Travel extending beyond 6 months is associated with health risks not usually encountered among short-term travelers, new data indicate.

Issues of most concern for long-term travelers are psychological problems and diseases caused by parasites.

Few studies have compared the types and causes of illness in travelers on the basis of duration of travel, Dr. Lin H. Chen, from the Mount Auburn Hospital in Cambridge, Massachusetts, and members of the GeoSentinel Surveillance Network note the journal Emerging Infectious Diseases.

Their study used data from ill travelers who visited GeoSentinel sites -- clinics on 6 continents that specialize in travel medicine - from 1996 through 2008. Included in the analysis were 4039 persons who traveled for more than 6 months and for 24,807 who traveled for less than 1 month.

Long-term travelers were significantly more likely than short-term travelers to have a variety of ailments including persistent fatigue, chronic diarrhea, malaria and post-infectious irritable bowel syndrome.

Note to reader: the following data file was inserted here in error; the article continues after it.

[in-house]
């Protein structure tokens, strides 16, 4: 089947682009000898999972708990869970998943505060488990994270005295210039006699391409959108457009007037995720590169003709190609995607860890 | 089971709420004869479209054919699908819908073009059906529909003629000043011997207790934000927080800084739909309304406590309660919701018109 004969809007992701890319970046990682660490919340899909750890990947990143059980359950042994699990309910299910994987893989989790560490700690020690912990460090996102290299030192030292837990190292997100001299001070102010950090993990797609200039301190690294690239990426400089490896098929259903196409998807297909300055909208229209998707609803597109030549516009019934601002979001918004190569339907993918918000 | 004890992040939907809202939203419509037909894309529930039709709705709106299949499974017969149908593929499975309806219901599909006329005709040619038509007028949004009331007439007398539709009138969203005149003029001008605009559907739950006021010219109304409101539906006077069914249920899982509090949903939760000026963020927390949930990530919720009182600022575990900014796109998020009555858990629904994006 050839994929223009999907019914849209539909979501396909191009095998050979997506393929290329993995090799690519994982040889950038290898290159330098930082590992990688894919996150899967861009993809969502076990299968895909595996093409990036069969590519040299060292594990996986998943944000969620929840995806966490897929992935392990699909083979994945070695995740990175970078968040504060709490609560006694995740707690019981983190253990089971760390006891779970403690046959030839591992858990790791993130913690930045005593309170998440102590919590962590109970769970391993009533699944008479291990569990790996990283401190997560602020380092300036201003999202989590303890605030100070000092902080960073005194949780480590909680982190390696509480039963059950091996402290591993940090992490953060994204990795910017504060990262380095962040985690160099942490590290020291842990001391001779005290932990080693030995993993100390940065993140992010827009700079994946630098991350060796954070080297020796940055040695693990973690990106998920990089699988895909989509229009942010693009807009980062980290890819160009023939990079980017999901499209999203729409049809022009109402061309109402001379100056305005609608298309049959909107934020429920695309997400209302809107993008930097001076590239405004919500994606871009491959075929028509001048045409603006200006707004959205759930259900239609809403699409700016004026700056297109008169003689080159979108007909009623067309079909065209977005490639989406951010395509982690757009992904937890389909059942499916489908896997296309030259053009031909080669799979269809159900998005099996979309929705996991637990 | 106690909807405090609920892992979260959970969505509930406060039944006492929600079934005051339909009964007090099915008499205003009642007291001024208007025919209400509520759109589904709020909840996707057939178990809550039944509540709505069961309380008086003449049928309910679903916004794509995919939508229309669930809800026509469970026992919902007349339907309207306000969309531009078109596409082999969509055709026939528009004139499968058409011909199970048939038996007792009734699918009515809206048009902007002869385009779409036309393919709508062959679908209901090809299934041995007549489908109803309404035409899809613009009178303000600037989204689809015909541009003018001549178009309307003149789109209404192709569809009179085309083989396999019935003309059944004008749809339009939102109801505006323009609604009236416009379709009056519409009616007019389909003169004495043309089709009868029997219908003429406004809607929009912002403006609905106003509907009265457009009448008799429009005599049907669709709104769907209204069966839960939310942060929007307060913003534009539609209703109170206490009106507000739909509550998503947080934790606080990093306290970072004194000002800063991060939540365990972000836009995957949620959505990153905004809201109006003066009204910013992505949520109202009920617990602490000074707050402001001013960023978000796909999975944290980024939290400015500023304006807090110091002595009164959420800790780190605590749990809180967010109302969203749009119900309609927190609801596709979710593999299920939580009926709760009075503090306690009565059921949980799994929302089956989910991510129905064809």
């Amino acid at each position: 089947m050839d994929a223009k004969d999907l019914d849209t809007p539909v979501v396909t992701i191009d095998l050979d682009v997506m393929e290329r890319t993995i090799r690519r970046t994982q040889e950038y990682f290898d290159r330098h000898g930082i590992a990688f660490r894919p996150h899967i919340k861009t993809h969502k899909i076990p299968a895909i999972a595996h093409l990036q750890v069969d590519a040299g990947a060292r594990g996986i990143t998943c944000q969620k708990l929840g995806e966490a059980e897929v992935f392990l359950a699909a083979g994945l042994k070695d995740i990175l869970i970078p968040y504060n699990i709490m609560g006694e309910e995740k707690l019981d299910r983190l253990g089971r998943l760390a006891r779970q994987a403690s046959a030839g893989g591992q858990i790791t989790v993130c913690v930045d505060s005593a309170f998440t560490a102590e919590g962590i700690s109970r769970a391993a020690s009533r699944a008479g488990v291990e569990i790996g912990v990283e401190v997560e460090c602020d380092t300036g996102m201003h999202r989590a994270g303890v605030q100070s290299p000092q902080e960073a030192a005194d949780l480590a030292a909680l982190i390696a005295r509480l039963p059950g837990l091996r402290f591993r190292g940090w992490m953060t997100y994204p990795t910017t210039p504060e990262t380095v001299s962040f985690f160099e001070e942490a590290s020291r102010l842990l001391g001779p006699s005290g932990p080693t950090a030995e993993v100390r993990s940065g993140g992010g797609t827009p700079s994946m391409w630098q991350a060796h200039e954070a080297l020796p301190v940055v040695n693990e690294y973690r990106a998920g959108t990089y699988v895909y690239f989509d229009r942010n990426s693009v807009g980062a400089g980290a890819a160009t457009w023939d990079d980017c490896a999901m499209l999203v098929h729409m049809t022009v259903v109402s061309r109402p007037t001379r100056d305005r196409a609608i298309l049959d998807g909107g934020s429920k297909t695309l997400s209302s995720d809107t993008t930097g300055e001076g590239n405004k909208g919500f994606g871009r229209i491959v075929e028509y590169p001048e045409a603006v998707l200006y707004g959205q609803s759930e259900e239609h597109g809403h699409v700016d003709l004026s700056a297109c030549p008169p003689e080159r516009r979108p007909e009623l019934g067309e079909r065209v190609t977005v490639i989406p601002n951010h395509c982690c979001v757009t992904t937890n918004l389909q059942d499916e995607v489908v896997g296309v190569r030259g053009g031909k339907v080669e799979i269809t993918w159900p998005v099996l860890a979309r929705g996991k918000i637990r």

They were also much more likely to come down with leishmaniasis, a disease caused by a parasite transmitted by a tiny sandfly that can lead to severe scarring, and the parasitic worm disease schistosomiasis.

Many common infections seen in long-term travelers are preventable by vaccines, vector avoidance, food/water precautions, and avoidance of soil and fresh water, the researchers note.

Psychological diagnoses that were significantly more common in long-term travelers included depression, stress, and fatigue.

The increased number of missionary/volunteer/research/aid workers with stress was most significant, the investigators report.

Chen and colleagues point out that 70 percent of the long-term travelers in their study made pre-travel visits to health care providers.

Opportunities exist to educate, vaccinate, provide malaria chemoprophylaxis, and prepare these travelers for possible break-through infection, they conclude.

SOURCE: Emerging Infectious Diseases, November 2009.